A Set-Out Survey is used to set out the exact position of a proposed structure within the legal boundaries of a piece of land.
About Set-Out Surveys
This kind of survey is very important when preparing for any type of construction work.
Basically, a set-out survey involves transferring a building design onto the land itself, so the builders can follow it during construction. During the process, key points are established by markers used to guide the building process and ensure accuracy.
For large scale projects, such as high-rise buildings and developments, multiple set-out surveys may be needed as the construction progresses. Examples of this would be for the earthworks, roads, car parks, sewerage, water and the actual buildings themselves.
Why Are They Important?
These surveys are important for several reasons:
- They allow for the construction to be done within the legal boundary, which is vital to ensure no boundary disputes later
- They enable the construction team to build exactly to plan as markers are physically laid out in front of them.
When Are Set-Out Surveys Needed?
- When building anything from a small dwelling to major commercial building or high-rise
- When building roads, bridges, tunnels etc.
- Doing any extensions to existing buildings.
What do Registered Land Surveyors do?
Land surveyors assess the surrounding terrain and landscape for the purpose of development.
They commonly use specialised technology and equipment to do this as many of today’s development, subdivision, building and tunnelling projects are so complex. This complexity combined with the sheer scale of some projects means that extremely accurate surveying data is required to ensure no mistakes are made.
Where and How They Operate?
The role of land surveyor involves both working out on project sites and back in the office.
While out on a project site, surveyors will perform a range of mathematical measurements to gather the information necessary to complete a detailed report and map of the land. They will map out distances, heights, slopes and features which will allow architects and builders to design, develop and build on the site.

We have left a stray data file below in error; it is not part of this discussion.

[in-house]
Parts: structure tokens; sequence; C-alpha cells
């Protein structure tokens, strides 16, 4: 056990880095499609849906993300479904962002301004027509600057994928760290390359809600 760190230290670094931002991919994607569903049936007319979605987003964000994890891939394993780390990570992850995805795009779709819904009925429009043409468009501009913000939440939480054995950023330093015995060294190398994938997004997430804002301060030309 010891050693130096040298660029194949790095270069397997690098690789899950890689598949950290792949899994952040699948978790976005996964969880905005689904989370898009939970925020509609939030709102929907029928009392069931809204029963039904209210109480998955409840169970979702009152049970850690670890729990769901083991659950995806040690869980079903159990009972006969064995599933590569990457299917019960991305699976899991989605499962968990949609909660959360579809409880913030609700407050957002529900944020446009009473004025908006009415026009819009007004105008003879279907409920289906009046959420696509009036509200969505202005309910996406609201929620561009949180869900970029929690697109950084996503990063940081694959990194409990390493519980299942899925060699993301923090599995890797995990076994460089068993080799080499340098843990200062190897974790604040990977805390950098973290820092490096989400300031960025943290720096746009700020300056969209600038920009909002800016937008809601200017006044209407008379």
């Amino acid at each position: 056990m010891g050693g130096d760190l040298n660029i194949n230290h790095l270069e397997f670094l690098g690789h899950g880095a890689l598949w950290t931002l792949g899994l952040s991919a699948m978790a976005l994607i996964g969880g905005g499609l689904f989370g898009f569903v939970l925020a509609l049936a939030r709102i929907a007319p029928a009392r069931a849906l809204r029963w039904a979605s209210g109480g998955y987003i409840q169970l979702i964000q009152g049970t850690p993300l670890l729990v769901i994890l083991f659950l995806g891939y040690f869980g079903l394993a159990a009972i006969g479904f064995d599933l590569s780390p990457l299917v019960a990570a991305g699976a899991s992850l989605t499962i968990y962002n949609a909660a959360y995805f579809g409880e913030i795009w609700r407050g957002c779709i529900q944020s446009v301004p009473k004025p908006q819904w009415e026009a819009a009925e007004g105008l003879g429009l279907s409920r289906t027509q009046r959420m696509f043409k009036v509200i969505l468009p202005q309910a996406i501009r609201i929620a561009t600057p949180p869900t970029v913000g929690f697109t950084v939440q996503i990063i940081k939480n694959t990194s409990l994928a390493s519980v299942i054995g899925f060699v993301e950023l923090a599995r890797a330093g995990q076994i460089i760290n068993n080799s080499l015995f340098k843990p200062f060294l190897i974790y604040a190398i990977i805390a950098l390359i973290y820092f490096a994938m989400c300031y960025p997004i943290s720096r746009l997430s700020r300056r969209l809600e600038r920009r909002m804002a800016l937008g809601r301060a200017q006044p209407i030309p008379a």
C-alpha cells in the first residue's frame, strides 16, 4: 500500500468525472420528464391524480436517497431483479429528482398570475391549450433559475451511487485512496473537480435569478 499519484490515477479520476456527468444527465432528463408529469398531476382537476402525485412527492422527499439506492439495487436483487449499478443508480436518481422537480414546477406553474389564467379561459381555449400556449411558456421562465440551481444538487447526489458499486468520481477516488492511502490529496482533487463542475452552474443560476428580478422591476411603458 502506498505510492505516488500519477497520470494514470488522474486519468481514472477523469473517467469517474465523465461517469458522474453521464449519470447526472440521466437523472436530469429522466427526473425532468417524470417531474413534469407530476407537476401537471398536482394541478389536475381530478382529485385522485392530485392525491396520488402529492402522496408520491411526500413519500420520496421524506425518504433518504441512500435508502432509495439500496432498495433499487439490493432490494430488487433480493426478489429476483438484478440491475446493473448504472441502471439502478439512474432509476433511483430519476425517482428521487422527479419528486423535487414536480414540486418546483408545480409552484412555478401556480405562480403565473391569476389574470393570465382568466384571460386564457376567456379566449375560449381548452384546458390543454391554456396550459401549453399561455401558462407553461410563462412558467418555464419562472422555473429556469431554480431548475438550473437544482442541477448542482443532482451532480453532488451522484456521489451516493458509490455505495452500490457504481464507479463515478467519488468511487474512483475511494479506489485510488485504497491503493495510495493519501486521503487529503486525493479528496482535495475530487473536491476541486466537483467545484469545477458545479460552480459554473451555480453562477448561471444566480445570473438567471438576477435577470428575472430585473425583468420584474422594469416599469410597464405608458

Land surveyors use modern equipment such as Total Stations, which are basically electronic theodolites with built in electronic distance meters, to measure and capture data that will later be downloaded into mapping software back in the office. They also physically place pegs and tape to mark out the site as well as take plenty of photographs.
Back in the office, the data is used to create detailed maps for those involved in designing and developing the site. These surveys help determine what construction is possible given the lay of the land.
Why Is Land Surveying Important?
Land surveyors are a crucial link in the land development process. Without them we would be unsure of where to build structures and the infrastructure needed to support them.
They work closely with other professionals in the building and development industry, such as architects, geologists, builders and engineers to determine what is possible on any given site.
When Are Land Surveyors Needed?
There are many situations when you may be required to seek advice from a land surveyor.
In the residential sector, they are used when building houses, subdividing properties, strata surveys and re-establishing boundaries to ensure clarity between neighbours. They assess the land to ensure buildings will fit, are designed to suit, that boundaries are correct and that all local council guidelines are followed.
In the commercial sector, land surveyors are involved early in developments such as road works, tunnelling, mining projects, high rise buildings, shopping centres, large strata projects and so on. They are usually one of the first professionals on a project site and the data produced enables others to carry out the design, earth moving and construction phases.
Do I Need Approval?
All development, unless it is complying or exempt development requires the submission of a development application and the consent of Council, subject to the relevant legislation. Refer below for an explanation of the different types of development.
Many types of home renovations and minor building projects don’t need approval from council or an accredited certifier. If the building project meets specific standards and land requirements, no planning or building approval is needed. This is called exempt development.
What is development without consent?